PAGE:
When does sexting become criminal? Find out with this thorough look into sexting written by our senior law clerk, Gabi!
IntroductionWhen it comes to laws surrounding sexting, a relatively new phenomenon, Florida is ahead of the curve. Florida is one of few states that have implemented laws specifically addressing the issue of teenagers sexting. Sexting, or sexual texting, is commonly known as the transfer of sexually explicit images or conversation between two or more parties over text, email, or even social media apps. Sexting has become increasingly popular as the Internet has progressed, and has seen a recent spike due to COVID indoors-restriction. Sexting can be a fun and flirty way for consenting adults to connect in the digital age, but when it comes to sexual messages between teenagers, Florida law can impose severe penalties.
What is Florida’s Sexting Statute?Florida Statute 847.0141 discusses sexting and its penalties. It states that a minor commits the offense of sexting if they knowingly:
Use a computer, or other device used to transmit data electronically, to transmit or distribute to another minor any picture or video of any person which depicts nudity and is harmful to minors.
Possess a picture or video of any person that was transmitted or distributed by another minor which depicts nudity and is harmful to minors.
What is “Nudity”?According to Florida State 847.001(9), nudity refers to:
the showing of the human male or female genitals, pubic area, or buttocks with less than a fully opaque covering; or
the showing of the female breast with less than a fully opaque covering of any portion thereof below the top of the nipple; or
the depiction of covered male genitals in a discernibly turgid state.
The statute specifically provides that “a mother’s breastfeeding of her baby does not under any circumstance constitute ‘nudity,’ irrespective of whether or not the nipple is covered during or incidental to feeding.”
When is Content “Harmful to Minors”?According to Florida Statue 847.001(6), harmful to minors refers to “any reproduction, imitation, characterization, description, exhibition, presentation, or representation, of whatever kind or form, depicting nudity, sexual conduct, or sexual excitement when it:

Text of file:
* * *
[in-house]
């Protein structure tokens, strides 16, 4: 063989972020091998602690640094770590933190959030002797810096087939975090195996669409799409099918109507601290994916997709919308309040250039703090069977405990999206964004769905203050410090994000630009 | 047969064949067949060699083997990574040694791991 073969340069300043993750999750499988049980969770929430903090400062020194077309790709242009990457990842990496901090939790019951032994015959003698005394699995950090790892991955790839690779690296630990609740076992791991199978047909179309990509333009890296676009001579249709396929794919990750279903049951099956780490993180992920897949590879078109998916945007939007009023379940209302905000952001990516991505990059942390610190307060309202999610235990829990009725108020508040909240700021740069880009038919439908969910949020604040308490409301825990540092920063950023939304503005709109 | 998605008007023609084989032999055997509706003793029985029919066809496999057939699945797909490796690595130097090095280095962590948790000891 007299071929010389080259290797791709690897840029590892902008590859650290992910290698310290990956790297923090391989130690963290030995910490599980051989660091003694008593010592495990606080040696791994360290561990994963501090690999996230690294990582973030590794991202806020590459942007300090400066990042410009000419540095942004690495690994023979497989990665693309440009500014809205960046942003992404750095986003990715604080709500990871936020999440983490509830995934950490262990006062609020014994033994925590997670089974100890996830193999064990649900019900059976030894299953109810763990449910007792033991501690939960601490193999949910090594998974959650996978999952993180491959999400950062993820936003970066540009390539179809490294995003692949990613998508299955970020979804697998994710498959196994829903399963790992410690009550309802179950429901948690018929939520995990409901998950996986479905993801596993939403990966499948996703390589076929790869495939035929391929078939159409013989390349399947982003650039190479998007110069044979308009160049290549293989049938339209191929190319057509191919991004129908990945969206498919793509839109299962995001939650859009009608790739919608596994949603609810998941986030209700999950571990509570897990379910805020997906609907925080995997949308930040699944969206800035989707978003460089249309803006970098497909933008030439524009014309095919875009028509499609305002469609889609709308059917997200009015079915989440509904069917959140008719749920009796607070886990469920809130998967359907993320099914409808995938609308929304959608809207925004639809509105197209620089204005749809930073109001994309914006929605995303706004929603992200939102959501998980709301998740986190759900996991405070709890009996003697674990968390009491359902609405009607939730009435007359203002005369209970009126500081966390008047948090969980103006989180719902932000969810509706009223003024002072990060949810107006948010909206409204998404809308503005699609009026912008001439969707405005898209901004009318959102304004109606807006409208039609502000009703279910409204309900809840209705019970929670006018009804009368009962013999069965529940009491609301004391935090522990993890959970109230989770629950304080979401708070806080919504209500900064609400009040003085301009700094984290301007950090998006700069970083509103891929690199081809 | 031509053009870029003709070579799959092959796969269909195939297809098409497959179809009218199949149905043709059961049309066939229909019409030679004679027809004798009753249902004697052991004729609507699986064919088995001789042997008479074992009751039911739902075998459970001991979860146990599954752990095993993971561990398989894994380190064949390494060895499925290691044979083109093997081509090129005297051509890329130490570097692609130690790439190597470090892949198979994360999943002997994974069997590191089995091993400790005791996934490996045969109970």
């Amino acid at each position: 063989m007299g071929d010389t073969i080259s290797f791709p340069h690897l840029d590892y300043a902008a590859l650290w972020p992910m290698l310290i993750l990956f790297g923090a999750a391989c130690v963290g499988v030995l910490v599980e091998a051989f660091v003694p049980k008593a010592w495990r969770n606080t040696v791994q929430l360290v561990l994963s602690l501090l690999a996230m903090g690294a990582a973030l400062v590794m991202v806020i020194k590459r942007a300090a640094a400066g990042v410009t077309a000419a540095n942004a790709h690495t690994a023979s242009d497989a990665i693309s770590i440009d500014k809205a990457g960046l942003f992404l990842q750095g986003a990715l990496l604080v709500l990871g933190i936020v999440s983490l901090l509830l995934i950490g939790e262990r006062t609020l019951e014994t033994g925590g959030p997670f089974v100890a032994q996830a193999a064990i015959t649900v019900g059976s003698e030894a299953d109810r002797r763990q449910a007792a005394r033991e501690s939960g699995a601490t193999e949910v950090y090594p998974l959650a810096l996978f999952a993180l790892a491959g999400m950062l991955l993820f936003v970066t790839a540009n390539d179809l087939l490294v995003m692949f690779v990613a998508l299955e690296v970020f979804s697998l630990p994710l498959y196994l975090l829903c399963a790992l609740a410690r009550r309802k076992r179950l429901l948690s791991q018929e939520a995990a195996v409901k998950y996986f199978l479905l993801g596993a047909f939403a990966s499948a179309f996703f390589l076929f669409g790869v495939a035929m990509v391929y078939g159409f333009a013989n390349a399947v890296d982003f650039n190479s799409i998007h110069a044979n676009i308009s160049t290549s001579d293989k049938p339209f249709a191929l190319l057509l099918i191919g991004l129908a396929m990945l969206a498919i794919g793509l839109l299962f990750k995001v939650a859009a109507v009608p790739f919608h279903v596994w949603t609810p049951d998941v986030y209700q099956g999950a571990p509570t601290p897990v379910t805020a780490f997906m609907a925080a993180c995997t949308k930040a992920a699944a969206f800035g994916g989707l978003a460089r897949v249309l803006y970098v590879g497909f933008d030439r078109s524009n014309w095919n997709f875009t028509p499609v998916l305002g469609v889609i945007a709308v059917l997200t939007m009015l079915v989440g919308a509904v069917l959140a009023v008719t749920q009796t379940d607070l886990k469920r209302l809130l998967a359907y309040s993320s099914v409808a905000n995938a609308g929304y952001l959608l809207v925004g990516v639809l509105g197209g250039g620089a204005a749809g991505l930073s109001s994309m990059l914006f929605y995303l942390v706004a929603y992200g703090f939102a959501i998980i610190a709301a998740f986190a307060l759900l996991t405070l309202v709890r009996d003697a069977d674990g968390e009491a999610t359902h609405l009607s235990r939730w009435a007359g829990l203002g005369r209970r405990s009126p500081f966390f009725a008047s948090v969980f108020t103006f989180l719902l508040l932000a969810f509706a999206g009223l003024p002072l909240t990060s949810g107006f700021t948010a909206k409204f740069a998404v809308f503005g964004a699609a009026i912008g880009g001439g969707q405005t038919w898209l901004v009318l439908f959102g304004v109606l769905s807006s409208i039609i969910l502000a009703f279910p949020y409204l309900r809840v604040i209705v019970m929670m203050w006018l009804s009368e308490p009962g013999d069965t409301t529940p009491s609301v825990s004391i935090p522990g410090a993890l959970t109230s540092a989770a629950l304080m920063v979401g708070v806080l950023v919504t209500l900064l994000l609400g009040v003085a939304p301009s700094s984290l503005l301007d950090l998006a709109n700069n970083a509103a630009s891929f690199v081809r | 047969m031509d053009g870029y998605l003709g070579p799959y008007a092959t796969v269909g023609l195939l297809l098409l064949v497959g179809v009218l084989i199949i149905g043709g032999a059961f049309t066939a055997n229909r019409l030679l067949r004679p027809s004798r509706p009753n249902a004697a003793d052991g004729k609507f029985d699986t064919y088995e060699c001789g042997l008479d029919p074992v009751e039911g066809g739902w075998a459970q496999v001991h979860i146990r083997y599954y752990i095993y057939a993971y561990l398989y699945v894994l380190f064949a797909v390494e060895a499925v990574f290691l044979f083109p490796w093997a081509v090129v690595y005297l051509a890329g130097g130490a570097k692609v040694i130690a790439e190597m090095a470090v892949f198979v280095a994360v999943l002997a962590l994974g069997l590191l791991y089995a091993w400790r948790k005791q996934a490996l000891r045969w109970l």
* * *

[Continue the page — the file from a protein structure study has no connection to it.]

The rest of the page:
predominantly appeals to a prurient, shameful, or morbid interest;
is patently offensive to prevailing standards in the adult community as a whole with respect to what is suitable material and conduct for minors; and
taken as a whole, is without serious literary, artistic, political, or scientific value for minors.
Interestingly, this provision also provides that “a mother’s breastfeeding of her baby is not under any circumstance ‘harmful to minors.’”
What are Exceptions to the Sexting Statute?The statute provides that a minor does not violate the statute if all of the following apply:
The minor did not solicit, or ask for, the picture of video.
The minor took reasonable steps to report the picture of video to the minor’s legal guardian, a school official, or law enforcement.
The minor did not further transmit or distribute the picture or video to another person or party.
Sexting PenaltiesA minor who violates the statute can suffer differing criminal penalties based on how many offenses committed.
A first violation is non-criminal. As a penalty, the minor has to sign and accept a citation indicating a promise to appear before the juvenile court. Instead of appearing in court, the minor can complete 8 hours of community service work, pay a $60 civil penalty, or participate in a cyber-safety program if a program is availably locally. They must satisfy any penalty served to them within 30 days after receiving the citation.
A second violation after the minor has already been found before to have committed a noncriminal violation for sexting commits a first-degree misdemeanor.
Three or More Offenses
A third, or subsequent violation after the minor has been found already to have committed a first-degree misdemeanor for sexting commits a third-degree felony.
More Information About the Sexting CitationThe citation must be in a form used by the issuing law enforcement agency, must be signed by the minor, and contain all of the following:
The date and time issued.
The name and address of the minor cited.
A thumbprint of the minor cited.
Identification of the noncriminal violation and when it was committed.
The facts constituting reasonable cause.
The specific section of the law that was violated.
The name and authority of the officer citing the minor.
The procedures the minor must follow to contest the citation or comply with the required penalties.
If the citation is contested and the court finds that the minor committed a noncriminal violation under the sexting statute, the court can order the minor to perform 8 hours of community service, pay a $60 civil penalty, or participate in a cyber-safety program, or any combination of those penalties.
Tallahassee Sex Crime Defense AttorneySexting, or any other sex crime, can carry serious consequences, including a permanent criminal record that can follow you or a loved one around for the rest of your lives, affecting your careers, housing prospects, and availability to receive public assistance. If you or a loved one has been charged with a sex crime, contact a Tallahassee criminal defense attorney as soon as possible to explore your options and discuss your case. Don Pumphrey and the member of the legal team at Pumphrey Law Firm have a wealth of experience representing those charged with sex crimes and know how to craft the defense best suited to the case of you or a loved one. Call (850) 681-7777 or send an online message today for an open and free consultation with an attorney in our legal team.